Overview of VW History of the group VW Company was founded in 1937 during the Nazi dictatorship in Germany. In the early 1930s German auto industry was still largely composed of luxury models, and the average German rarely could afford anything more than a motorcycle. In 1933, Adolf Hitler declared his intentions for a state-sponsored “Volkswagen” program (Volkswagen literally means the car of the people). Hitler required a basic vehicle capable of transporting two adults and three children at 100 km/h (62 mph). The new vehicle was designed by Ferdinand Porsche.
During Second World War, production changed to military vehicles. The company used 15000 slaves as a workforce. After the War, the British Army took control of the town of Wolfsburg, where the VW factory was; Ivan Hirst came from Britain and landed in Germany in the summer of 1945, where he had the original intention to scrap the factory and use the proceeds as war reparations. But Hirst found a pre-war prototype Volkswagen in a remote workshop on the site and realized that the factory could be used for producing cars for the British Army. He persuaded the British Army to place a vital order of 20000 cars.
That saved the company. From 1948, Volkswagen became a very important element, symbolically and economically, of West German regeneration. In the 1950s and 1960s, the famous Beetle and the Volkswagen Bus helped turn the company into an international success story. On the 70s, Volkswagen broke the world car production record: the Beetle surpassed the legendary Model T of Ford, with 15,007,034 units assembled. New models emerged: in 1974 the iconic Golf, then Polo, Passat, etc. Other successful products followed: the Scirocco, the Golf GTI, the Lupo and the Touareg.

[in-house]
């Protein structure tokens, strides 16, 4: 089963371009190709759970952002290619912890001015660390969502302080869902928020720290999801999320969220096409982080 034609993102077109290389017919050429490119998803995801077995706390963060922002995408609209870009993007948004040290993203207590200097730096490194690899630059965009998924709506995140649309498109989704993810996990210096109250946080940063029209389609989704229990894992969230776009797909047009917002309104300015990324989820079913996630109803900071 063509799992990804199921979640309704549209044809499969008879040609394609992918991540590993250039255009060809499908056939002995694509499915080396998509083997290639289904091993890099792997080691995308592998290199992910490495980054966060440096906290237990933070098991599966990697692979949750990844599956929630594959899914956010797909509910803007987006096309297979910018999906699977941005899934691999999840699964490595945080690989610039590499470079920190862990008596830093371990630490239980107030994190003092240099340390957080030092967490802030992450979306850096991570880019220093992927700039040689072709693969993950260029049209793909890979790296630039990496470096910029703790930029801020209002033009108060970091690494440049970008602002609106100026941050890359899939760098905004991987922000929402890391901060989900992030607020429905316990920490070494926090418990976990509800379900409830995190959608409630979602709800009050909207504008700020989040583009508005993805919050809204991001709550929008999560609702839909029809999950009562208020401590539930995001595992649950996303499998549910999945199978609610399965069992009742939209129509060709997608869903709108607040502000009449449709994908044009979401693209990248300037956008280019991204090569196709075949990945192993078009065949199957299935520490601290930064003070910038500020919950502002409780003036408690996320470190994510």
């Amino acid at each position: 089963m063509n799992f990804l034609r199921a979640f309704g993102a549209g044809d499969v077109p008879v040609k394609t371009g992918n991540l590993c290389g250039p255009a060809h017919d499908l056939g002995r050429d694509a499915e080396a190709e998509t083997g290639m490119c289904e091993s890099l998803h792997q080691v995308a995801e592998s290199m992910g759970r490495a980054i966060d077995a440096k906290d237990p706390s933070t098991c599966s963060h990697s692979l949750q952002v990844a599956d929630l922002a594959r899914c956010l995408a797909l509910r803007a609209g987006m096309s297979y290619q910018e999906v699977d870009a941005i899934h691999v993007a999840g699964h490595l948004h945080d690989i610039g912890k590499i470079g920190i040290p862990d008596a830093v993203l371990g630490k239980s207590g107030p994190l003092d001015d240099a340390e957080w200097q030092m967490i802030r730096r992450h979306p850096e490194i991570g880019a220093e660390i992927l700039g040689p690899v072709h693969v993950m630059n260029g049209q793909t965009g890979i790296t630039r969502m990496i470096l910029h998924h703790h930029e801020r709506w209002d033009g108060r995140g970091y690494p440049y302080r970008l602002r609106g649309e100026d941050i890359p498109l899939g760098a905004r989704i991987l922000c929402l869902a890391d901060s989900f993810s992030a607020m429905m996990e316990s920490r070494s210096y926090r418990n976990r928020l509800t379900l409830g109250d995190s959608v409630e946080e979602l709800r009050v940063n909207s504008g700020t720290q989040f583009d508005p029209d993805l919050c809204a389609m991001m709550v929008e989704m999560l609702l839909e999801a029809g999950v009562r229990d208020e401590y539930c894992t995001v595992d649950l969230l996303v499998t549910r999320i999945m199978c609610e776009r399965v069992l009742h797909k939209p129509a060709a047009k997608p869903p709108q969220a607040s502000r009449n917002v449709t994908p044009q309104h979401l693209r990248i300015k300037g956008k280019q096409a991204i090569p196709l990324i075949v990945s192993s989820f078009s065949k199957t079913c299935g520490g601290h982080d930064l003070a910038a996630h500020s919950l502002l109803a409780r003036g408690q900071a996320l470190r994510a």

The company today In 2008, Volkswagen became the third largest automaker in the world. Organizationally, Volkswagen Group consists of two divisions: the automotive division and the financial services division. Under the automotive division, there are several brands: Audi and Seat, which joined the Group in 1986; Skoda, acquired in 1991; Bentley, Lamborghini and Bugatti, exclusive elite brands, and Scania, a brand of trucks and buses. Hence, the product ranges is very wide; it covers nearly all classes of cars, from low-consumption small cars to luxury class vehicles.